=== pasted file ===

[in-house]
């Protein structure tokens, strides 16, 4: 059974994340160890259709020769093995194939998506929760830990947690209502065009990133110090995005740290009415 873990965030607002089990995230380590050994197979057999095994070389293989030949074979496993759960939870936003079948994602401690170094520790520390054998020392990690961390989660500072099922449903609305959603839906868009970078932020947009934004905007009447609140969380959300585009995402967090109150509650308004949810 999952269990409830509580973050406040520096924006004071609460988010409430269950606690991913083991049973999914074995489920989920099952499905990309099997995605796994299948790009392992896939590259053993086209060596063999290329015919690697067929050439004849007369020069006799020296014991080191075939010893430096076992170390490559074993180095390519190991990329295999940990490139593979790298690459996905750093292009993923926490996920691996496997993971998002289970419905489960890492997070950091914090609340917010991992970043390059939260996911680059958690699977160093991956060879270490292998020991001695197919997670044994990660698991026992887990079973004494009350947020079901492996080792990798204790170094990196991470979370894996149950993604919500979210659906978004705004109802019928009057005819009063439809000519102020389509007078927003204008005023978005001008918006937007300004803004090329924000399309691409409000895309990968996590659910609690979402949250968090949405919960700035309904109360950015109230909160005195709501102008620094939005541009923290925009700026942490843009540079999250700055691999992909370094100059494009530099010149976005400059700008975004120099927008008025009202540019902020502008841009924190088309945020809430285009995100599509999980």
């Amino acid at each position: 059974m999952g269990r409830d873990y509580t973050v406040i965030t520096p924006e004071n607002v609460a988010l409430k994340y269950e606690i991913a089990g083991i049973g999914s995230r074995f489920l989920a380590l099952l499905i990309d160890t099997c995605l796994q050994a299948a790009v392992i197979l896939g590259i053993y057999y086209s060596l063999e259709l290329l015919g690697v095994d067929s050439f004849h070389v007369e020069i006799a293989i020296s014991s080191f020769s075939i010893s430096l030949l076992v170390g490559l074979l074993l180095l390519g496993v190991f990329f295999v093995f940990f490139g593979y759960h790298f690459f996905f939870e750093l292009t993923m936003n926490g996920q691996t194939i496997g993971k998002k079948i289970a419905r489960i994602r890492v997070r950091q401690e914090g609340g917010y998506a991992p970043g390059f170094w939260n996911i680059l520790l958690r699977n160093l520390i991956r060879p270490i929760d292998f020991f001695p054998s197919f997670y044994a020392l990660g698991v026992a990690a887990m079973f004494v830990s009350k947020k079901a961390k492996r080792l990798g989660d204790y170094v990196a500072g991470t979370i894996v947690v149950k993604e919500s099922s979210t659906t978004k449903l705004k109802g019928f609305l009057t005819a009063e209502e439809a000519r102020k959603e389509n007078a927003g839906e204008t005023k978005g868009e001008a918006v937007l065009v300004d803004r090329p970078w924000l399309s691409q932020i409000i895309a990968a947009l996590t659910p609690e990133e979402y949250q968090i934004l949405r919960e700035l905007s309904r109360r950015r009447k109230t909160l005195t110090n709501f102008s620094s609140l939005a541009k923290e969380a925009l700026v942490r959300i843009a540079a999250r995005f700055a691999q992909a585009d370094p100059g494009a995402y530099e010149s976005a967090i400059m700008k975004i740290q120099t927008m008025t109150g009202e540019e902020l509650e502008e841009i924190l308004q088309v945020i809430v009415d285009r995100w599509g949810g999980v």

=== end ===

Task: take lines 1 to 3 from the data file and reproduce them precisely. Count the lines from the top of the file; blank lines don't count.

[in-house]
């Protein structure tokens, strides 16, 4: 059974994340160890259709020769093995194939998506929760830990947690209502065009990133110090995005740290009415 873990965030607002089990995230380590050994197979057999095994070389293989030949074979496993759960939870936003079948994602401690170094520790520390054998020392990690961390989660500072099922449903609305959603839906868009970078932020947009934004905007009447609140969380959300585009995402967090109150509650308004949810 999952269990409830509580973050406040520096924006004071609460988010409430269950606690991913083991049973999914074995489920989920099952499905990309099997995605796994299948790009392992896939590259053993086209060596063999290329015919690697067929050439004849007369020069006799020296014991080191075939010893430096076992170390490559074993180095390519190991990329295999940990490139593979790298690459996905750093292009993923926490996920691996496997993971998002289970419905489960890492997070950091914090609340917010991992970043390059939260996911680059958690699977160093991956060879270490292998020991001695197919997670044994990660698991026992887990079973004494009350947020079901492996080792990798204790170094990196991470979370894996149950993604919500979210659906978004705004109802019928009057005819009063439809000519102020389509007078927003204008005023978005001008918006937007300004803004090329924000399309691409409000895309990968996590659910609690979402949250968090949405919960700035309904109360950015109230909160005195709501102008620094939005541009923290925009700026942490843009540079999250700055691999992909370094100059494009530099010149976005400059700008975004120099927008008025009202540019902020502008841009924190088309945020809430285009995100599509999980």
């Amino acid at each position: 059974m999952g269990r409830d873990y509580t973050v406040i965030t520096p924006e004071n607002v609460a988010l409430k994340y269950e606690i991913a089990g083991i049973g999914s995230r074995f489920l989920a380590l099952l499905i990309d160890t099997c995605l796994q050994a299948a790009v392992i197979l896939g590259i053993y057999y086209s060596l063999e259709l290329l015919g690697v095994d067929s050439f004849h070389v007369e020069i006799a293989i020296s014991s080191f020769s075939i010893s430096l030949l076992v170390g490559l074979l074993l180095l390519g496993v190991f990329f295999v093995f940990f490139g593979y759960h790298f690459f996905f939870e750093l292009t993923m936003n926490g996920q691996t194939i496997g993971k998002k079948i289970a419905r489960i994602r890492v997070r950091q401690e914090g609340g917010y998506a991992p970043g390059f170094w939260n996911i680059l520790l958690r699977n160093l520390i991956r060879p270490i929760d292998f020991f001695p054998s197919f997670y044994a020392l990660g698991v026992a990690a887990m079973f004494v830990s009350k947020k079901a961390k492996r080792l990798g989660d204790y170094v990196a500072g991470t979370i894996v947690v149950k993604e919500s099922s979210t659906t978004k449903l705004k109802g019928f609305l009057t005819a009063e209502e439809a000519r102020k959603e389509n007078a927003g839906e204008t005023k978005g868009e001008a918006v937007l065009v300004d803004r090329p970078w924000l399309s691409q932020i409000i895309a990968a947009l996590t659910p609690e990133e979402y949250q968090i934004l949405r919960e700035l905007s309904r109360r950015r009447k109230t909160l005195t110090n709501f102008s620094s609140l939005a541009k923290e969380a925009l700026v942490r959300i843009a540079a999250r995005f700055a691999q992909a585009d370094p100059g494009a995402y530099e010149s976005a967090i400059m700008k975004i740290q120099t927008m008025t109150g009202e540019e902020l509650e502008e841009i924190l308004q088309v945020i809430v009415d285009r995100w599509g949810g999980v």